Pacific halibut stocks show some signs of responding to several years of cuts to the commercial catch. That’s the good news according to scientists with the International Pacific Halibut Commission. The bad news is more cuts could be coming for next year. The IPHC met in Seattle in late November and heard reports on halibut fisheries in the U.S. and Canada and an assessment of halibut numbers in the Pacific.
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The IPHC recommends annual catch limits for halibut fishing fleets in the western U.S., Alaska and British Columbia. Declining halibut stocks have meant big reductions in the commercial catch.
“And what this is indicating to me is that the scientific results whether based on models or data have all been showing a strong decline in the stock over the last decade and that management’s responded very closely to that information.” said Ian Stewart, an IPHC scientist who outlined historical catch levels and stock estimates at the commission’s interim meeting in November. Scientists have been concerned that past estimates of halibut numbers and corresponding harvest rates were too high. That, they say, contributed to the decline.
Stewart described a graph that noted some good news about stock numbers this year. “The stock was declining under a period when we think in retrospect the harvest rate was above the target,” he said. “Given we’ve selected a target that’s quite reasonable that’s what we would expect to happen when we harvest in excess of the target that the stock would decline. What’s important and what’s cause for optimism here is that we see the 2012 point and backing up to 2011 that’s connected to it and the point above it, we see that as that harvest rate has been brought down toward the target. The decline in the stock has actually slowed and even reversed slightly in 2012 and again that’s good news.”
Despite that good news, commercial catch levels may not be headed upward anytime soon. Stewart told the commission that scientists are still not seeing large numbers of young fish growing to commercial catch size.
“That is essentially what the catch advice would have been in previous years,” Stewart said. ‘This year we’re gonna present you with more information, both in terms of relatively risk probabilities associated with that and other levels as well as the risk associated with different management alternatives.”
Under that “blue line” option, Southeast’s area 2C would go up by about a half a million pounds. Other areas like 3A in the central gulf of Alaska would see a drop of more than two and a half million pounds under that scenario. But that’s just one possibility. As part of the new format this year staffers offered alternatives that ranged from no fishing coast-wide to much higher harvest rates which could lead to bigger reductions in future years.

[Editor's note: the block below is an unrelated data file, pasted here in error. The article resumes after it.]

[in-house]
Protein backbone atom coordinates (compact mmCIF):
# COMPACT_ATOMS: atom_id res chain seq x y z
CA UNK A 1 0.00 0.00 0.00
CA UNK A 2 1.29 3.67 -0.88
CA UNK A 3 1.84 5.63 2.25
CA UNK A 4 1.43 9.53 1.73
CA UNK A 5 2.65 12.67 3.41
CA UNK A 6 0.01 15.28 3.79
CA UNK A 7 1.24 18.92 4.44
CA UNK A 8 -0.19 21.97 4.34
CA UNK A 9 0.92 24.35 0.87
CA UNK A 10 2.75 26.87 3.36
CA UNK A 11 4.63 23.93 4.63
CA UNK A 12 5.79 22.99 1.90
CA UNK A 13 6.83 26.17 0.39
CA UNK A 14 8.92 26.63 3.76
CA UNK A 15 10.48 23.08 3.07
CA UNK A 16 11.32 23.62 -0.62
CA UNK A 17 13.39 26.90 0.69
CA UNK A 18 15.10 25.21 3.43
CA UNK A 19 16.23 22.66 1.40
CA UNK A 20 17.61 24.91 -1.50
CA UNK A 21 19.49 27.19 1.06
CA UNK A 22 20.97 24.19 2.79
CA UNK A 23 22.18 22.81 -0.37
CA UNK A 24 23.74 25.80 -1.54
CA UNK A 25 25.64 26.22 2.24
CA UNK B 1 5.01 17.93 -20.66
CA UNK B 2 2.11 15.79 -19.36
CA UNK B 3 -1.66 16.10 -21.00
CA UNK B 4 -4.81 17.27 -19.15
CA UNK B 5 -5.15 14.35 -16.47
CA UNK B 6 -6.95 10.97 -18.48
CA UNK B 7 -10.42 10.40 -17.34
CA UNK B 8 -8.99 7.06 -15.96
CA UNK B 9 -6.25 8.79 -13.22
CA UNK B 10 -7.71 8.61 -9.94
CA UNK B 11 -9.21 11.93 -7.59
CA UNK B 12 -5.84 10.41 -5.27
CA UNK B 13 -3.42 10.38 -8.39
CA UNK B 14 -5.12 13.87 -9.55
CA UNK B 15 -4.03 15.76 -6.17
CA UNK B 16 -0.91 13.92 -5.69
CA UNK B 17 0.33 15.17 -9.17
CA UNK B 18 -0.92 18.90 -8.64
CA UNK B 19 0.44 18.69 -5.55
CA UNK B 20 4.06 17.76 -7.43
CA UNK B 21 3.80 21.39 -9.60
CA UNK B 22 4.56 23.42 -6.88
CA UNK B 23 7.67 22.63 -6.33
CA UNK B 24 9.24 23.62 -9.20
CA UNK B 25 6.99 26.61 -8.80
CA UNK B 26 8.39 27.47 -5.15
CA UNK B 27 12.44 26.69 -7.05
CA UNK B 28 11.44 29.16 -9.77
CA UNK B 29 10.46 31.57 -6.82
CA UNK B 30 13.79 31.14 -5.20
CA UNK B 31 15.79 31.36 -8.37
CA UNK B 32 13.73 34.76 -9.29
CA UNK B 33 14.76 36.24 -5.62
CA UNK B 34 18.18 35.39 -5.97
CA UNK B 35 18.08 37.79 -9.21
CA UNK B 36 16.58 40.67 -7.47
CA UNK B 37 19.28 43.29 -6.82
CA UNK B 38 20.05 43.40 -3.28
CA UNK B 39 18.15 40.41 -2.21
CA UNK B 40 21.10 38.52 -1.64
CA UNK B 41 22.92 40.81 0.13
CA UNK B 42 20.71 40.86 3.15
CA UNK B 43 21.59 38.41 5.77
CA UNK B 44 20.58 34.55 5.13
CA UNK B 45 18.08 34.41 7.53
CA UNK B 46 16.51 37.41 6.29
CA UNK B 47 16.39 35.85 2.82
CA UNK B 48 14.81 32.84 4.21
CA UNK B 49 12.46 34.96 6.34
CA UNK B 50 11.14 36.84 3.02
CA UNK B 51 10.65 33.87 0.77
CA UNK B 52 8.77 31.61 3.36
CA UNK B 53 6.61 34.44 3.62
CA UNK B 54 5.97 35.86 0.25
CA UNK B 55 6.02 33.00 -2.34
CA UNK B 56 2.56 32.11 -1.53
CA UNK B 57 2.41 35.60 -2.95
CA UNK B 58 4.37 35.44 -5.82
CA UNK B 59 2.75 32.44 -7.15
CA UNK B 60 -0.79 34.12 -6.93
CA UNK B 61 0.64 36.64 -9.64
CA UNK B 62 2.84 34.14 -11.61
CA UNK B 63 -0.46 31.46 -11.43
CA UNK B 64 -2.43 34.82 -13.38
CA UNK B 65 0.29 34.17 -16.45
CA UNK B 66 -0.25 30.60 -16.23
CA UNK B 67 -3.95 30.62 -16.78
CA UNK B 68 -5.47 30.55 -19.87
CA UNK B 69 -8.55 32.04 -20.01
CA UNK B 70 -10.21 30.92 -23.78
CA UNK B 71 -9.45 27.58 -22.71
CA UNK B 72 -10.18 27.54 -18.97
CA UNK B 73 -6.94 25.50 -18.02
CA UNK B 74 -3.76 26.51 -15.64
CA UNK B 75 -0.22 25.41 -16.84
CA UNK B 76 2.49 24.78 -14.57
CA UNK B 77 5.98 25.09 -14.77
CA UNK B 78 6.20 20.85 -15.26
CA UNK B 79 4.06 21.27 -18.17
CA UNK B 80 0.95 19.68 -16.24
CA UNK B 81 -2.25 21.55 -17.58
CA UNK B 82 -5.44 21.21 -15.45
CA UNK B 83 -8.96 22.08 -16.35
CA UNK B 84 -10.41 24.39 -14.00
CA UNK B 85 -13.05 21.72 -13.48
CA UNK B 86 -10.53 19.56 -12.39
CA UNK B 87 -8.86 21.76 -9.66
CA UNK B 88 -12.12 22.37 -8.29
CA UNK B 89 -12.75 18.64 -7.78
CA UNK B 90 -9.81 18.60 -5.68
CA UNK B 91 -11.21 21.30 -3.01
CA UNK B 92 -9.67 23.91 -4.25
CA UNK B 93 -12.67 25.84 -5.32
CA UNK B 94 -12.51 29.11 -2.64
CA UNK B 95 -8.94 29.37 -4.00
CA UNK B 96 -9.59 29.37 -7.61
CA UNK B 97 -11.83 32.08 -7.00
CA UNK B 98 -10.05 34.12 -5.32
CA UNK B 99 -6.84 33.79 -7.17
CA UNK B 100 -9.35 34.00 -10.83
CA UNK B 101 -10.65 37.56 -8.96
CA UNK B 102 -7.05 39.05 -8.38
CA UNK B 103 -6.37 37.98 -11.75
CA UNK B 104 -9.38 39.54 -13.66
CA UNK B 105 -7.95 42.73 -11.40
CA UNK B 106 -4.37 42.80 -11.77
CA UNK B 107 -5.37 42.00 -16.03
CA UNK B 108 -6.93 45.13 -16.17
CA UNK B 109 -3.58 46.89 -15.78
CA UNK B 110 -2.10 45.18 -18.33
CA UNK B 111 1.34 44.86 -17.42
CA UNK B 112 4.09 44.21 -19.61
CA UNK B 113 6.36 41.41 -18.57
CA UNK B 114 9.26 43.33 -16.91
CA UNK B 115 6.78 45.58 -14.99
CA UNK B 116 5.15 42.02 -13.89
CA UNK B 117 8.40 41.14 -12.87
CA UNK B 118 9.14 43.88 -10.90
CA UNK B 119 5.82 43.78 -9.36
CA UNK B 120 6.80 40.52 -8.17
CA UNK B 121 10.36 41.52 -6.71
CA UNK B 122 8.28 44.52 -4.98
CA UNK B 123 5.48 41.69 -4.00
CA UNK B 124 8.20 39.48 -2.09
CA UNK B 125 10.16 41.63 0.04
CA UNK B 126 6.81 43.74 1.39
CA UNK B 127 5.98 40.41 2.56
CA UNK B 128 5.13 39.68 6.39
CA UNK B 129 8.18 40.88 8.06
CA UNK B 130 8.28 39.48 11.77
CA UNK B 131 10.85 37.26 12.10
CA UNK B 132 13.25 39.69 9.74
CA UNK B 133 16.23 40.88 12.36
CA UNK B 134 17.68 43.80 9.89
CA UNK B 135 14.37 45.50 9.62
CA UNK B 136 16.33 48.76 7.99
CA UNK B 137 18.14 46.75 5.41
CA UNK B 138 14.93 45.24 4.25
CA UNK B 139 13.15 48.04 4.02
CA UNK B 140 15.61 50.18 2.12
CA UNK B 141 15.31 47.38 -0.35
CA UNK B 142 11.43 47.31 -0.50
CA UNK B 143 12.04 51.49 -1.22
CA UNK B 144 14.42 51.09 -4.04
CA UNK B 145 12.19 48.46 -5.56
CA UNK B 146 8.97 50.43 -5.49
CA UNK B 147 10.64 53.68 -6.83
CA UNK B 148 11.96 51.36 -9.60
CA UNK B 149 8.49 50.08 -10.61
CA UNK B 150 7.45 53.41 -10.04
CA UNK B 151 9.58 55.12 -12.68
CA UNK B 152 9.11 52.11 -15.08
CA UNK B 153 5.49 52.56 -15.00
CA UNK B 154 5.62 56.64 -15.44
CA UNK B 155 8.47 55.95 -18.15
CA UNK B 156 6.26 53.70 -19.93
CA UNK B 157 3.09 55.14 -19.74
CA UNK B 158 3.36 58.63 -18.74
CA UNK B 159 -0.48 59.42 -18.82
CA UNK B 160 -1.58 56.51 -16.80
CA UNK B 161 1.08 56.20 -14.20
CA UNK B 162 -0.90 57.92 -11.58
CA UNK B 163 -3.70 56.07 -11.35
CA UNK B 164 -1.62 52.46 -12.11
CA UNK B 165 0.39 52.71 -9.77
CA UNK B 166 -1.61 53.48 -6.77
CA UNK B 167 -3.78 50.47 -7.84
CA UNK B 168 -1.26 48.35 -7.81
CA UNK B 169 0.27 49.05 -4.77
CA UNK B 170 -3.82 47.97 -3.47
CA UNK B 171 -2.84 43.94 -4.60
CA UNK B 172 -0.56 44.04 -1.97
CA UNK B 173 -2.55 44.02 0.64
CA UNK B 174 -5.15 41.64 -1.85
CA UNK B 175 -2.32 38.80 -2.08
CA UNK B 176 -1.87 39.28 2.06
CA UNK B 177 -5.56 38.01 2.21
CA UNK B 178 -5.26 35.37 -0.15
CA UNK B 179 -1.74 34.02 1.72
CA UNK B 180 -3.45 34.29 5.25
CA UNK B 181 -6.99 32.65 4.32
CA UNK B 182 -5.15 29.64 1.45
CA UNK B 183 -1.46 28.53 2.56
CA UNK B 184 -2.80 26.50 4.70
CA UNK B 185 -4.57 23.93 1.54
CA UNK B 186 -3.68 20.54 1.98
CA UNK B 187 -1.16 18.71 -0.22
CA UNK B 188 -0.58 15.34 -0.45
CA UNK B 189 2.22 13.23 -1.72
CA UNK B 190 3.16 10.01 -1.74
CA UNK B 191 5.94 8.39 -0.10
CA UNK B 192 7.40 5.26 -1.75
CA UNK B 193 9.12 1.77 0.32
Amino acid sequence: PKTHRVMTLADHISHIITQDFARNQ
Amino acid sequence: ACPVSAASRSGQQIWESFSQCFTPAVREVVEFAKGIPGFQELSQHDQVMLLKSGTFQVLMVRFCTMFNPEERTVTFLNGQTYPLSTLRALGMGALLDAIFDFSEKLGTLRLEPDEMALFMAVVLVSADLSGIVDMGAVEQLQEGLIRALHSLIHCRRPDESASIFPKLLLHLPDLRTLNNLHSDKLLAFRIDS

Commission chair Michael Pearson of Canada asked for some clarification from IPHC director Bruce Leaman. “It’s not staff advice the blue line. The blue line is a reference to in previous years what would have been staff advice,” Pearson asked. “Now we’re looking at a table which is basically here are the various options we have to look at as commissioners including what would have been in previous years the staff advice. I think it would be fair to say Bruce its not as if the staff is saying to us is our view is you must choose, not must choose, that you should be choosing the blue line.Is that correct to say?”
“I think the best statement you made Mr. Chairman is this represents the application of the current harvest policy to the results of the 2012 assessment,” Leaman responded.
Pearson also noted the need for better explanation of why additional catch reductions are needed in light of some of the positive data. “So on the one hand that kind of information saying things look like they’re getting better. But on the other hand and people will nonetheless focus on the blue line saying they’re still talking about a possible reduction of 40 percent in the catch. So I think there’s going to be some need for people to have a better understanding of what seems to be contradictory information. I know you’ve tried to do that but I suspect there may need to further think that through so people fully understand,” he said.
Pearson also asked for more information about the various alternatives and what they would mean for catch levels in each of the regulatory areas. That information could help commissioners make a decision on the commercial halibut catch during the IPHC annual meeting in late January in Victoria, British Columbia.